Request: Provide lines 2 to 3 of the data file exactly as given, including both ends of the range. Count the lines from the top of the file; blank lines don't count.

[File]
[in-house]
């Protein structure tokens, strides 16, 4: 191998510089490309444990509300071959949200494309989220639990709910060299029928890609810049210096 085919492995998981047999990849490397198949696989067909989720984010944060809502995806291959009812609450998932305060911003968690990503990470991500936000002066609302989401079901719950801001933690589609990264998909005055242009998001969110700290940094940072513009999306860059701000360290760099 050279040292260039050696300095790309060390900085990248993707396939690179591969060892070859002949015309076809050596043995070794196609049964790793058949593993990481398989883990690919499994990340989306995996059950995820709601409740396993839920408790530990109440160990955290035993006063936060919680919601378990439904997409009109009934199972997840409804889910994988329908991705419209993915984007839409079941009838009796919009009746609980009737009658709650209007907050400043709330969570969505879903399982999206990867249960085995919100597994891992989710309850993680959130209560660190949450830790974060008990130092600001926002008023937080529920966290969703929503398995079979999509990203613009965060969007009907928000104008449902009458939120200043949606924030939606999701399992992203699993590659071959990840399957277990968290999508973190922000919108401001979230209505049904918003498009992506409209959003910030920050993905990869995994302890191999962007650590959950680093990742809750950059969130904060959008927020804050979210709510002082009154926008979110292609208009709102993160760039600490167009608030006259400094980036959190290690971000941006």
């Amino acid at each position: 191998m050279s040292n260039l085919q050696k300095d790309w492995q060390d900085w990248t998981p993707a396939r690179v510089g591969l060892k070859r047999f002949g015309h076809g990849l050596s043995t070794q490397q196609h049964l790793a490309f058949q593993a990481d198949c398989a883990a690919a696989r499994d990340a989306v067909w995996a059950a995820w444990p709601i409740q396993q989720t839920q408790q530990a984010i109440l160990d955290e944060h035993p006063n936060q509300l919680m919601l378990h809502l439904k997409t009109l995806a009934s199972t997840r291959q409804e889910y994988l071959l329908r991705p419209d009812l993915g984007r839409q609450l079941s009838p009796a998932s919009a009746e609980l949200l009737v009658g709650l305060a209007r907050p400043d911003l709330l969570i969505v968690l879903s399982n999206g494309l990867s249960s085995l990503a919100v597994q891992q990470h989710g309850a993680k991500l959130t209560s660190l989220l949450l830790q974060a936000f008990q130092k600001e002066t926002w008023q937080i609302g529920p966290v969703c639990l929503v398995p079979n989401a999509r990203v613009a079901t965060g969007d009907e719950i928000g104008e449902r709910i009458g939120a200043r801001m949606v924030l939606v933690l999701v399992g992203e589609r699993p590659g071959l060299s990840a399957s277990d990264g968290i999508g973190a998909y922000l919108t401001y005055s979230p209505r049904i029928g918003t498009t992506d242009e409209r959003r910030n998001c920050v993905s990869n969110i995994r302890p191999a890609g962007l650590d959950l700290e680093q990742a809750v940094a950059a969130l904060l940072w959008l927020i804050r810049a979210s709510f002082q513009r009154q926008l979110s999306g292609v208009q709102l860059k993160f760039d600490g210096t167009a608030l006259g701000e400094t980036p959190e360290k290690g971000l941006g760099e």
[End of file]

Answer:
């Protein structure tokens, strides 16, 4: 191998510089490309444990509300071959949200494309989220639990709910060299029928890609810049210096 085919492995998981047999990849490397198949696989067909989720984010944060809502995806291959009812609450998932305060911003968690990503990470991500936000002066609302989401079901719950801001933690589609990264998909005055242009998001969110700290940094940072513009999306860059701000360290760099 050279040292260039050696300095790309060390900085990248993707396939690179591969060892070859002949015309076809050596043995070794196609049964790793058949593993990481398989883990690919499994990340989306995996059950995820709601409740396993839920408790530990109440160990955290035993006063936060919680919601378990439904997409009109009934199972997840409804889910994988329908991705419209993915984007839409079941009838009796919009009746609980009737009658709650209007907050400043709330969570969505879903399982999206990867249960085995919100597994891992989710309850993680959130209560660190949450830790974060008990130092600001926002008023937080529920966290969703929503398995079979999509990203613009965060969007009907928000104008449902009458939120200043949606924030939606999701399992992203699993590659071959990840399957277990968290999508973190922000919108401001979230209505049904918003498009992506409209959003910030920050993905990869995994302890191999962007650590959950680093990742809750950059969130904060959008927020804050979210709510002082009154926008979110292609208009709102993160760039600490167009608030006259400094980036959190290690971000941006």
């Amino acid at each position: 191998m050279s040292n260039l085919q050696k300095d790309w492995q060390d900085w990248t998981p993707a396939r690179v510089g591969l060892k070859r047999f002949g015309h076809g990849l050596s043995t070794q490397q196609h049964l790793a490309f058949q593993a990481d198949c398989a883990a690919a696989r499994d990340a989306v067909w995996a059950a995820w444990p709601i409740q396993q989720t839920q408790q530990a984010i109440l160990d955290e944060h035993p006063n936060q509300l919680m919601l378990h809502l439904k997409t009109l995806a009934s199972t997840r291959q409804e889910y994988l071959l329908r991705p419209d009812l993915g984007r839409q609450l079941s009838p009796a998932s919009a009746e609980l949200l009737v009658g709650l305060a209007r907050p400043d911003l709330l969570i969505v968690l879903s399982n999206g494309l990867s249960s085995l990503a919100v597994q891992q990470h989710g309850a993680k991500l959130t209560s660190l989220l949450l830790q974060a936000f008990q130092k600001e002066t926002w008023q937080i609302g529920p966290v969703c639990l929503v398995p079979n989401a999509r990203v613009a079901t965060g969007d009907e719950i928000g104008e449902r709910i009458g939120a200043r801001m949606v924030l939606v933690l999701v399992g992203e589609r699993p590659g071959l060299s990840a399957s277990d990264g968290i999508g973190a998909y922000l919108t401001y005055s979230p209505r049904i029928g918003t498009t992506d242009e409209r959003r910030n998001c920050v993905s990869n969110i995994r302890p191999a890609g962007l650590d959950l700290e680093q990742a809750v940094a950059a969130l904060l940072w959008l927020i804050r810049a979210s709510f002082q513009r009154q926008l979110s999306g292609v208009q709102l860059k993160f760039d600490g210096t167009a608030l006259g701000e400094t980036p959190e360290k290690g971000l941006g760099e």